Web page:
Ptpn1tm1Bbk/Ptpn1+

        involves: 129S4/SvJae * C57BL/6J
  • growth/size/body phenotype
  • abnormal postnatal growth/weight/body size
    • male heterozygotes weaned onto a chow diet gain less weight than wild-type males over a 15-week period   (MGI Ref ID J:63236)
    • in contrast, male heterozygotes fed a 55% fat diet gain similar amounts of weight as wild-type males   (MGI Ref ID J:63236)
    • no weight differences are noted in female heterozygotes fed a chow diet for 15 weeks post-weaning   (MGI Ref ID J:63236)
    • decreased body weight
      • on a high-fat diet, male heterozygotes weigh on average 10% less than wild-type males   (MGI Ref ID J:63236)
  • homeostasis/metabolism phenotype
  • decreased circulating insulin level
    • on a chow diet, serum insulin levels (fasted and fed) of male heterozygotes are similar to those of male homozygotes   (MGI Ref ID J:63236)
    • in contrast, on a high-fat diet, heterozygous serum insulin levels are comparable to those of wild-type mice, suggesting that (on this diet) one copy of the gene is sufficient to mediate its effects on energy expenditure and insulin action   (MGI Ref ID J:63236)
  • decreased circulating leptin level
    • on a chow diet, male heterozygotes show an ~60% reduction in fed serum leptin levels relative to wild-type males; a similar reduction is noted in male homozygotes   (MGI Ref ID J:63236)
    • on a high-fat diet, male heterozygotes show an intermediate reduction in fed serum leptin levels relative to wild-type and homozygous mutant males   (MGI Ref ID J:63236)

Ptpn1tm1Bbk/Ptpn1tm1Bbk

        involves: 129S4/SvJae * C57BL/6J
  • growth/size/body phenotype
  • abnormal body composition   (MGI Ref ID J:63236)
    • decreased body weight
      • by 15 weeks post-weaning, male homozygotes fed a chow diet weigh 16% less than wild-type males   (MGI Ref ID J:63236)
      • on a high fat diet, male homozygotes weigh on average 38% less than wild-type males   (MGI Ref ID J:63236)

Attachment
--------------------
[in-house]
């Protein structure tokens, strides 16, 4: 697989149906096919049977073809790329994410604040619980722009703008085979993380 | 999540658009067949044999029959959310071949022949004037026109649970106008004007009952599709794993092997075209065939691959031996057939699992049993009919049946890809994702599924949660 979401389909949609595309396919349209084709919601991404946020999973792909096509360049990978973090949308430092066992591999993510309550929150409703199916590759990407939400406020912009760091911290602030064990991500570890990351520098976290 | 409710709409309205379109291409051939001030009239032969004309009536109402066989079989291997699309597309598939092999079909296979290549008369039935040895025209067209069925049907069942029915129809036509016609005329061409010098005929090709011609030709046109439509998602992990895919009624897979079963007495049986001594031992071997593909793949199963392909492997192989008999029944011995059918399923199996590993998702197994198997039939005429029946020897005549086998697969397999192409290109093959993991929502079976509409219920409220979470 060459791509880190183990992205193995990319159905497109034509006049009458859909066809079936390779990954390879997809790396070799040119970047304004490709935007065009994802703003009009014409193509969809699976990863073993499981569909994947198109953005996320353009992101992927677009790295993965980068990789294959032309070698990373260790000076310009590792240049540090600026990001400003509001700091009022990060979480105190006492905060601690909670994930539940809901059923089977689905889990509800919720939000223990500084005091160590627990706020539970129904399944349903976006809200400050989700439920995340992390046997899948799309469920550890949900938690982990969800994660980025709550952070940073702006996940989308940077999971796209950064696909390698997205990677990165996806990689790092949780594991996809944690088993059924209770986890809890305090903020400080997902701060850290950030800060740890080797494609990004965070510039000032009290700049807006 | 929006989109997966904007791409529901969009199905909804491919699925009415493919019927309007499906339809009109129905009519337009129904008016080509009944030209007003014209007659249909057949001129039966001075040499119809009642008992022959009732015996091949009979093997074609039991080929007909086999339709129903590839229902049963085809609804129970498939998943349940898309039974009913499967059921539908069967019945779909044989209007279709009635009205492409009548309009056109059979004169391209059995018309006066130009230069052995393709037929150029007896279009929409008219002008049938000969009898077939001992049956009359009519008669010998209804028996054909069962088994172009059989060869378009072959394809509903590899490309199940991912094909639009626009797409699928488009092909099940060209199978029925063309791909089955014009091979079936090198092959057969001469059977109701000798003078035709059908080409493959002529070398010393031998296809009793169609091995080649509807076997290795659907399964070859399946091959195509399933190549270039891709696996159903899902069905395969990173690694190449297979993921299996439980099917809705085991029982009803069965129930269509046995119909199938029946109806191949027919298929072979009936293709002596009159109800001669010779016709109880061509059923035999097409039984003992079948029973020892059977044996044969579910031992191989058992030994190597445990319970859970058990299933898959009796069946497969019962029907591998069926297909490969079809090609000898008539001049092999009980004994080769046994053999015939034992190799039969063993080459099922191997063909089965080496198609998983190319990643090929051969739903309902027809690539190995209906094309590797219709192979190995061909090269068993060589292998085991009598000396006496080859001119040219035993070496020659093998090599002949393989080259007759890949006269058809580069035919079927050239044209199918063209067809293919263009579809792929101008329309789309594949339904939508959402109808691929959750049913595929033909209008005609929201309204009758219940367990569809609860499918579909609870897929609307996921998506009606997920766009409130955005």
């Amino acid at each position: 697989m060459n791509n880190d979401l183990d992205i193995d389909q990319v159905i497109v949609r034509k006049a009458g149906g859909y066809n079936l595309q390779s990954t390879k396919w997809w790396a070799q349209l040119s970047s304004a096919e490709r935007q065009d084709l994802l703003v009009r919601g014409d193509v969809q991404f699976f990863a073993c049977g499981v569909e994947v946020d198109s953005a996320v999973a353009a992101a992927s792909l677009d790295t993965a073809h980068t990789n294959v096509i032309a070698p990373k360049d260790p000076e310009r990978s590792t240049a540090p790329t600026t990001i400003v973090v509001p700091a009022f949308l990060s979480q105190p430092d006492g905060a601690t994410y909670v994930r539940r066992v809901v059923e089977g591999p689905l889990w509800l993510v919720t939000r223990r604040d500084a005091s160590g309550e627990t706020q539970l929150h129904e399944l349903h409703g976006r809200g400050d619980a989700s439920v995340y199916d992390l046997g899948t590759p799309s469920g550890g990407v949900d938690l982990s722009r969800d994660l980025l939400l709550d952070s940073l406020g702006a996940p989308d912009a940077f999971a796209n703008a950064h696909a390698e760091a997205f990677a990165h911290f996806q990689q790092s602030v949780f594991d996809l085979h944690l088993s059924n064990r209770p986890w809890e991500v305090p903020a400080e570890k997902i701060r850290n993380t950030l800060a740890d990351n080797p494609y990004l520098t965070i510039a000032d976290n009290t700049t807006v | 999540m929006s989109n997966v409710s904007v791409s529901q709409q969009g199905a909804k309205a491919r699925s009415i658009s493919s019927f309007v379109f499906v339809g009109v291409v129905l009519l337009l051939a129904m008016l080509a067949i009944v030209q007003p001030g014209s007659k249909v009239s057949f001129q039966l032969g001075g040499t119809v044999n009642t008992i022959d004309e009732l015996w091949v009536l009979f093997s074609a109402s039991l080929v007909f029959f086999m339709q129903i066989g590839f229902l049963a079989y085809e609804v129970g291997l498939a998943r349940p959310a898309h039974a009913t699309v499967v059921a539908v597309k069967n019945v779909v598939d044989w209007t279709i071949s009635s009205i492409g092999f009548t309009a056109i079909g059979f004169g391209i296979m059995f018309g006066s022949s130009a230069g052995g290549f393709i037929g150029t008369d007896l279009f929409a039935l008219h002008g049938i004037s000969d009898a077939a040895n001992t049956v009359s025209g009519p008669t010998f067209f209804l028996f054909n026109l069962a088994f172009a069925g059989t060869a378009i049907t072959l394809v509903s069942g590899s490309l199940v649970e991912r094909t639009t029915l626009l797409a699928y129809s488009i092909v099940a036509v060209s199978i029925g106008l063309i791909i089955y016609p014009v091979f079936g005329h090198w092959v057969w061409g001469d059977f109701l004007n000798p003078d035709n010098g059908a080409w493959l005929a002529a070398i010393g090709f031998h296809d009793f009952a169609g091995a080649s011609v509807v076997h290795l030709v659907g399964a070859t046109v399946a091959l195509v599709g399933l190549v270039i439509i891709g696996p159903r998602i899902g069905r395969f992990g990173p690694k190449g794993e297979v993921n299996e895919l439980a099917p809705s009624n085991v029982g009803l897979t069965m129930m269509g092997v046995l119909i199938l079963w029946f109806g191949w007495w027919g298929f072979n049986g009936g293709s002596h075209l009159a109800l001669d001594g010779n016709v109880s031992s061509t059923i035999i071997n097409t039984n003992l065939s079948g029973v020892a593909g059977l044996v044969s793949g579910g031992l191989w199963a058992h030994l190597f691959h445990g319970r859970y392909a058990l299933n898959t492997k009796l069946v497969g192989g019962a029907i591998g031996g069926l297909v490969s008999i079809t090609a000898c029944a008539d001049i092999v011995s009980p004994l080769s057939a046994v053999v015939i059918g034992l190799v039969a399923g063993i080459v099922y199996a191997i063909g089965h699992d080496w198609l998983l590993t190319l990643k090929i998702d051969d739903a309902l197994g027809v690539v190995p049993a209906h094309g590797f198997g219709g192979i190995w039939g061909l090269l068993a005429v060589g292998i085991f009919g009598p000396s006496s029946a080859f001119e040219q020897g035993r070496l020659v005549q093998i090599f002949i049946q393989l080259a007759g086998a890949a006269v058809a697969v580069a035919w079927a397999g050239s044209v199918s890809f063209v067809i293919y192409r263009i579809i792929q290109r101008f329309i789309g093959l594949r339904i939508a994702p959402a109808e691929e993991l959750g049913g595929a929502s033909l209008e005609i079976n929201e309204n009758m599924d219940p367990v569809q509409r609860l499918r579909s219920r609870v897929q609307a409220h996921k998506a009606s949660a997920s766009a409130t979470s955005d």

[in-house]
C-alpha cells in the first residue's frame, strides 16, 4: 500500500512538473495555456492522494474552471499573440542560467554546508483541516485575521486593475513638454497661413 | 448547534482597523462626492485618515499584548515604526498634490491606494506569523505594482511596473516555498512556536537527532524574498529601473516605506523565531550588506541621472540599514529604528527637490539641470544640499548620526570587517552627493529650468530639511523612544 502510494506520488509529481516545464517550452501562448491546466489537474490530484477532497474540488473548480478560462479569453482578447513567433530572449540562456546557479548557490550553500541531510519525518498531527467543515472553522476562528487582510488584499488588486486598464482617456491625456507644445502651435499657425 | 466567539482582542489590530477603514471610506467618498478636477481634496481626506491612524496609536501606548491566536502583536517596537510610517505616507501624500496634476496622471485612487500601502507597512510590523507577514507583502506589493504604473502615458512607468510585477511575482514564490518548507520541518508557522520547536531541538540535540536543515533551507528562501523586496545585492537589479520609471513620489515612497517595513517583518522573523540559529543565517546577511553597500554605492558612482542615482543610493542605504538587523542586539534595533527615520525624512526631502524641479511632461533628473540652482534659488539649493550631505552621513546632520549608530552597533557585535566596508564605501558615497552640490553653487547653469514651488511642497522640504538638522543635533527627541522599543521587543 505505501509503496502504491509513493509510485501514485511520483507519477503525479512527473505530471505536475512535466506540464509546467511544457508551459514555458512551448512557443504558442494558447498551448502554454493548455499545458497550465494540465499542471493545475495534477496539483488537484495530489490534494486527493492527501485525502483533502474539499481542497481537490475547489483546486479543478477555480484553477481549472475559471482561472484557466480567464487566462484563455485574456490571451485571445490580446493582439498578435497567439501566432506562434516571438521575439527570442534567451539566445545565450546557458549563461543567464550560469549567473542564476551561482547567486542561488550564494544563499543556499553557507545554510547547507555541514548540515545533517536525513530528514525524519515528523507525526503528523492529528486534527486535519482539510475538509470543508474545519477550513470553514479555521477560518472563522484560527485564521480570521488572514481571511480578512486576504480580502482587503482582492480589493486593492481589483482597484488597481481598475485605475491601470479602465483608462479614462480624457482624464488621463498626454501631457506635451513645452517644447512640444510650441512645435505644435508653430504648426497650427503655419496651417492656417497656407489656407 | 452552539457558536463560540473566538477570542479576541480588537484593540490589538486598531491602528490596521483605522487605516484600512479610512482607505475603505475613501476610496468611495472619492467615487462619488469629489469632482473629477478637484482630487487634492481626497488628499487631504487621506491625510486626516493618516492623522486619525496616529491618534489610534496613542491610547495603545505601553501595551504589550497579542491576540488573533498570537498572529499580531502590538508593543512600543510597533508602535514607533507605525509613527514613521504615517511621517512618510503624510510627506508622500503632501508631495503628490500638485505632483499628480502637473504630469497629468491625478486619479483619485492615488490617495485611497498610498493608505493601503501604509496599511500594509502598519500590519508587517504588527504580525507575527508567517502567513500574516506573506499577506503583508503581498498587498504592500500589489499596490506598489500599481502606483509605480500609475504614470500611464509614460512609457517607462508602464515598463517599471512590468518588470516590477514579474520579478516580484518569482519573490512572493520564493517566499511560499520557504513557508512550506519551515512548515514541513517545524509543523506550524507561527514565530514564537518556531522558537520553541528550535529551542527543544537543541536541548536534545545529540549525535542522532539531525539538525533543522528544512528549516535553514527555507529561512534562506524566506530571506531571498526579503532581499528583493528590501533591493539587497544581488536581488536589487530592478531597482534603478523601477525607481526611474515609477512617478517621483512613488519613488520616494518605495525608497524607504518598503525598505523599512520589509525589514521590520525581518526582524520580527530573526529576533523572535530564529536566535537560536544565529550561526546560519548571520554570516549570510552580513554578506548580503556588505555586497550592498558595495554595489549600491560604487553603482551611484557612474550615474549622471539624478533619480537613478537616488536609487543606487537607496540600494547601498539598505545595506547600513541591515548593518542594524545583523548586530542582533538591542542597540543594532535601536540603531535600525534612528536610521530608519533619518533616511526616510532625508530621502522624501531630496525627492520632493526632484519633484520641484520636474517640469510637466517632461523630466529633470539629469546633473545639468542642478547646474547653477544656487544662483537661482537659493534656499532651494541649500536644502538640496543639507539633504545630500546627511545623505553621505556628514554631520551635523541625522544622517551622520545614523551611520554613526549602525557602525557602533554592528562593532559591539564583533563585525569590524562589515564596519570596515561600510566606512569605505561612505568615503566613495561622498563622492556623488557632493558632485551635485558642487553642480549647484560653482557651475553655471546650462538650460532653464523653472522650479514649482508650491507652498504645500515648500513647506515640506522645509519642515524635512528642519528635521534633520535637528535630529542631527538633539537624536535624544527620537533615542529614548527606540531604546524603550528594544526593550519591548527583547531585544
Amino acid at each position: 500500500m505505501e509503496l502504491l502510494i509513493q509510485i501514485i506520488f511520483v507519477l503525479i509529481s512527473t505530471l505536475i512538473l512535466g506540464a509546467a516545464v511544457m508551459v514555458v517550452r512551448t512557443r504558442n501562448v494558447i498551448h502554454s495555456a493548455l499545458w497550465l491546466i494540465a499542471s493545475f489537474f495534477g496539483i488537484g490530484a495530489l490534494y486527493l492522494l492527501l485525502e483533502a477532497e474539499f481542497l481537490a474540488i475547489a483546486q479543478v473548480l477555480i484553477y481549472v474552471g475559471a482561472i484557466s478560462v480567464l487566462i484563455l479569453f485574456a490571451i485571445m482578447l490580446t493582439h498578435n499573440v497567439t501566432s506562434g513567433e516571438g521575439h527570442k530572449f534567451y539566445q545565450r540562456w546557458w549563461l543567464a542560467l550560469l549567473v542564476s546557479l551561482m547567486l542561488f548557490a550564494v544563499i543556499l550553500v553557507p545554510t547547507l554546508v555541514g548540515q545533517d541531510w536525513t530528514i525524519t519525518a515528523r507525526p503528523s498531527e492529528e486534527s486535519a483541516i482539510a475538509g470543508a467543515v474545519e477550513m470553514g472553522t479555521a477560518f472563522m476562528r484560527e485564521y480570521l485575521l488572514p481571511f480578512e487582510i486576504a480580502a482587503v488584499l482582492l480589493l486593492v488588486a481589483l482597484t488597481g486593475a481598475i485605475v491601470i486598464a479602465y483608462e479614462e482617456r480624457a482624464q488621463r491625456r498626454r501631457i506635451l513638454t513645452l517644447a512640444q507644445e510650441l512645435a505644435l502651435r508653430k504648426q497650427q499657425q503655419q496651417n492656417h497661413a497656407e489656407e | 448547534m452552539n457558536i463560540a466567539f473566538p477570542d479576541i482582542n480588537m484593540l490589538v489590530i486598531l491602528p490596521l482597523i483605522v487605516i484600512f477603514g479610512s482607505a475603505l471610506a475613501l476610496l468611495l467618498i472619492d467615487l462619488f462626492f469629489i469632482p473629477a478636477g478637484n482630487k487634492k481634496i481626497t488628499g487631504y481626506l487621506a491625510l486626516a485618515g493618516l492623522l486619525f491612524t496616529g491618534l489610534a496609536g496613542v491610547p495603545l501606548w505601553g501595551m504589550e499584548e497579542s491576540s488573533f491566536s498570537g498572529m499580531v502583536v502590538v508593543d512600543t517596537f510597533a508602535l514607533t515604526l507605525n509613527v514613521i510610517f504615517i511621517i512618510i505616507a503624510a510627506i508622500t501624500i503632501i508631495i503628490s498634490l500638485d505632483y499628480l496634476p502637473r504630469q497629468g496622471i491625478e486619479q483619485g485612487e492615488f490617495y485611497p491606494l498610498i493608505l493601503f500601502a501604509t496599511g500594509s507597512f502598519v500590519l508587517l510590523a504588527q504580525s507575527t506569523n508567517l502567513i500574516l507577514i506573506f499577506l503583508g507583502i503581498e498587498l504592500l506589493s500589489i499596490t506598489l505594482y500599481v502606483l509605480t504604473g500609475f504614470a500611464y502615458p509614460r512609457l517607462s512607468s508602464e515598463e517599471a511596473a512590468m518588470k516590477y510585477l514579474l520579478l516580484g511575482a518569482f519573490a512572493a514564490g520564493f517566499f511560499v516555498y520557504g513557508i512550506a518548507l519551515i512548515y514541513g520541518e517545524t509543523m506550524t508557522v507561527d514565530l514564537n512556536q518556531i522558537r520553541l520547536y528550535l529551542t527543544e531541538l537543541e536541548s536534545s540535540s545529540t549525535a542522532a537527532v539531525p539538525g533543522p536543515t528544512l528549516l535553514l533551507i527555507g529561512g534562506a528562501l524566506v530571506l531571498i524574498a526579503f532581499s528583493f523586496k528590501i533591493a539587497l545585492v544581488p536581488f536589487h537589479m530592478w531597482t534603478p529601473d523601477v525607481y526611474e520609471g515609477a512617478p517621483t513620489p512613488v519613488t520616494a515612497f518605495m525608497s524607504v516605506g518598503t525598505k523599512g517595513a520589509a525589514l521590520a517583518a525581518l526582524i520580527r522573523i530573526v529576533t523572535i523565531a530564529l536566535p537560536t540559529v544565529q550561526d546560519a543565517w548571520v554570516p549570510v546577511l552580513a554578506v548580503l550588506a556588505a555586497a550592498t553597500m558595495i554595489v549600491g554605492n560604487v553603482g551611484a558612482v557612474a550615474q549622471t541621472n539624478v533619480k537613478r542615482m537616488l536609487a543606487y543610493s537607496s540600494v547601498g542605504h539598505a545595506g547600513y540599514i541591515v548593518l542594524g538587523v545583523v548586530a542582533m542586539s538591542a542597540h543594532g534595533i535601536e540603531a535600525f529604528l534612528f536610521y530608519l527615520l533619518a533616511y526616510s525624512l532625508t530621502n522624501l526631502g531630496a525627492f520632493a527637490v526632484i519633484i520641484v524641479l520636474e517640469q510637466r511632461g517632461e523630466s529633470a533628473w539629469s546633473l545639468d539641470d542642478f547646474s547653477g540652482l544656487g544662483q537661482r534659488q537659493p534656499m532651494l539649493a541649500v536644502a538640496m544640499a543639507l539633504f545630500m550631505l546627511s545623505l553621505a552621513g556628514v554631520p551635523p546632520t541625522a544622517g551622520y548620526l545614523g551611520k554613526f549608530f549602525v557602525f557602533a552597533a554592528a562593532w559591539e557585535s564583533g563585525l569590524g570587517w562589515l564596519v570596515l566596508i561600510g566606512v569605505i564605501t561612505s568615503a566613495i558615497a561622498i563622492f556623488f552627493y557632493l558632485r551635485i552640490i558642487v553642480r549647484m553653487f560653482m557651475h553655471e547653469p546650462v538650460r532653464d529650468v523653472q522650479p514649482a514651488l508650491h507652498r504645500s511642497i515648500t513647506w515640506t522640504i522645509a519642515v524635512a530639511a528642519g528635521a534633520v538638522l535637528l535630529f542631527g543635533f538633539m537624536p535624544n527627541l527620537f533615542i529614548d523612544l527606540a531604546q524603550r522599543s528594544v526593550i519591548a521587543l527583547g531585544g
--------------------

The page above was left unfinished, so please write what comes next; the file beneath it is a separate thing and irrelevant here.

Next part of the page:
• reduced body weight is partly due to decreased lipid content in mutant adipocytes   (MGI Ref ID J:63236)
    • decreased percent body fat
      • on a high fat diet, male homozygotes show a significant reduction in the mass of white fat depots and body lipid content and a smaller reduction in fat-free dry mass   (MGI Ref ID J:63236)
      • notably, homozygotes display normal levels of serum free fatty acids in both the fed and fasted states relative to wild-type mice   (MGI Ref ID J:63236)
    • decreased percent water in carcass
      • on a high fat diet, male homozygotes show a decrease in total carcass water content relative to wild-type   (MGI Ref ID J:63236)
  • abnormal postnatal growth/weight/body size
    • male homozygotes weaned onto a chow diet gain less weight than wild-type males over a 15-week period; this difference becomes significant at 9 weeks post-weaning   (MGI Ref ID J:63236)
    • no weight differences are noted in female homozygotes fed a chow diet for 15 weeks post-weaning   (MGI Ref ID J:63236)
    • decreased body weight
      • by 15 weeks post-weaning, male homozygotes fed a chow diet weigh 16% less than wild-type males   (MGI Ref ID J:63236)
      • on a high fat diet, male homozygotes weigh on average 38% less than wild-type males   (MGI Ref ID J:63236)
      • reduced body weight is partly due to decreased lipid content in mutant adipocytes   (MGI Ref ID J:63236)
    • decreased susceptibility to diet-induced obesity
      • when fed a 55% fat (caloric content) diet for 4 months, male homozygotes remain lean, with peak weights comparable to those of mutant males on a chow diet   (MGI Ref ID J:63236)
      • female homozygotes fed the high-fat diet also display significantly lower weight gain relative to wild-type females   (MGI Ref ID J:63236)
  • homeostasis/metabolism phenotype
  • abnormal energy expenditure
    • on a high fat diet, male homozygotes dissipate excess energy as heat, rather than storing it as fat   (MGI Ref ID J:63236)
    • reduced metabolic efficiency results in resistance to diet-induced obesity   (MGI Ref ID J:63236)
    • decreased susceptibility to diet-induced obesity
      • when fed a 55% fat (caloric content) diet for 4 months, male homozygotes remain lean, with peak weights comparable to those of mutant males on a chow diet   (MGI Ref ID J:63236)